NPR logo Retired Gen. Hayden Compares U.S. ISIS Strategy To 'Casual Sex'

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Retired Gen. Hayden Compares U.S. ISIS Strategy To 'Casual Sex'

CIA Director Michael Hayden gestures during a news conference at CIA headquarters in Langley, Va., Jan. 15, 2009. Luis Alvarez/AP hide caption

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Luis Alvarez/AP

CIA Director Michael Hayden gestures during a news conference at CIA headquarters in Langley, Va., Jan. 15, 2009.

Luis Alvarez/AP

Who says articles about foreign policy have to be boring? In a piece weighing the new, broadened U.S. strategy against the Islamic State, US News & World Report used this this quote from retired Airforce Gen. Michael Hayden:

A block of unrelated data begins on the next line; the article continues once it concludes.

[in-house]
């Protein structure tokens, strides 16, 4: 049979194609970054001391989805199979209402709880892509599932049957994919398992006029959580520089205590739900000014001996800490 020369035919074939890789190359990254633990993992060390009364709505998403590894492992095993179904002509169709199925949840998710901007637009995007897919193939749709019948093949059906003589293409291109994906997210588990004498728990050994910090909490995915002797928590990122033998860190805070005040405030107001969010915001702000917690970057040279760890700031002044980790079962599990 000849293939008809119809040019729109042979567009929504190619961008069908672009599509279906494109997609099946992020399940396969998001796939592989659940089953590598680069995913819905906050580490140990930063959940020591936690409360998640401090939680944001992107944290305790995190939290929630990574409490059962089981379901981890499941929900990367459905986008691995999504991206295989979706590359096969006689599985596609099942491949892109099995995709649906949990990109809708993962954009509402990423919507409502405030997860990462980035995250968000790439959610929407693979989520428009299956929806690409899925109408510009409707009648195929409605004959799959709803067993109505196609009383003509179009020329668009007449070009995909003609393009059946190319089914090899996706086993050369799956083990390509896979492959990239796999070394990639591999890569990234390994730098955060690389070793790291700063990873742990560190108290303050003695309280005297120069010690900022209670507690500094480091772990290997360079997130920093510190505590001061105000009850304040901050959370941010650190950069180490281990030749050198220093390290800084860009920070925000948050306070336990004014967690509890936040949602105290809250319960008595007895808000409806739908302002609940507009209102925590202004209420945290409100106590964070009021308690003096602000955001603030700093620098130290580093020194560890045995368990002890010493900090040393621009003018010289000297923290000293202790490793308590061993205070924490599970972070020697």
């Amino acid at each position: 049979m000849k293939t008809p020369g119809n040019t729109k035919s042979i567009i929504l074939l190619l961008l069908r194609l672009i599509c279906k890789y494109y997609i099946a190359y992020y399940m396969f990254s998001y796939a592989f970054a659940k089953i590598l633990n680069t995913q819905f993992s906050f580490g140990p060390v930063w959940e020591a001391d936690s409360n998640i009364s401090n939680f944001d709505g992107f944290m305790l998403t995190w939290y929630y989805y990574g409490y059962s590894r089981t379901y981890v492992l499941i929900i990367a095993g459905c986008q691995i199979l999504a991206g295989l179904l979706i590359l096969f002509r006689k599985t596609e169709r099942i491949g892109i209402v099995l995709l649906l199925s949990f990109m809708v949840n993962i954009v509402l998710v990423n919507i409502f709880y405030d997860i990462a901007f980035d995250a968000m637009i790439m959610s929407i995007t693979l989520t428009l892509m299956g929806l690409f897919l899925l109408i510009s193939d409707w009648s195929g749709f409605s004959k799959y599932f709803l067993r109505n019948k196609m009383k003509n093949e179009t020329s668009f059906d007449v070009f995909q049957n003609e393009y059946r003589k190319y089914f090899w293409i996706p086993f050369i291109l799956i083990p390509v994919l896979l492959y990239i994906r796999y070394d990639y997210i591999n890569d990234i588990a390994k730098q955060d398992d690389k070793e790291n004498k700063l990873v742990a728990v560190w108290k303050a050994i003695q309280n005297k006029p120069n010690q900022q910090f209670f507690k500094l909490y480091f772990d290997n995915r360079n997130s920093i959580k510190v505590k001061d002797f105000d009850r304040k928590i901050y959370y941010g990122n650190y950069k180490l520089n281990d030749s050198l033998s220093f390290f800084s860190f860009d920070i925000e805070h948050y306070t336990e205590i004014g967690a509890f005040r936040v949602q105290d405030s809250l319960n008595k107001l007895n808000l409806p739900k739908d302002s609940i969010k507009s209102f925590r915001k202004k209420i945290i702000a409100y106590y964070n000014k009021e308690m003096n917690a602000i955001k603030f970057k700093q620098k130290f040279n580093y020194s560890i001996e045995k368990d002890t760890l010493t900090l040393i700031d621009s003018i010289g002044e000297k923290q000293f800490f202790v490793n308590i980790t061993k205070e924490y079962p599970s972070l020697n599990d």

"The reliance on air power has all of the attraction of casual sex: It seems to offer gratification but with very little commitment. We need to be wary of a strategy that puts emphasis on air power and air power alone."

Of course Twitter filled up with clever remarks — "practice safe airstrike" — and Hayden went on CNN to explain himself.

The background is that in his speech to the nation, Obama announced the United States was going on the offensive against the militant Sunni group. But Obama and his administration have insisted that no matter what, they will not deploy boots on the ground.

Hayden, who also served as the NSA and CIA chief, said he thought in this situation airstrikes are the way to go. But completely ruling out ground troops, he said, is the wrong thing to do, because it sends a message to allies that the United States is not committed. Or in his original metaphor — that they are in it just for the casual sex.

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"People don't question American power," Hayden told CNN. "What people need to be convinced of is American will."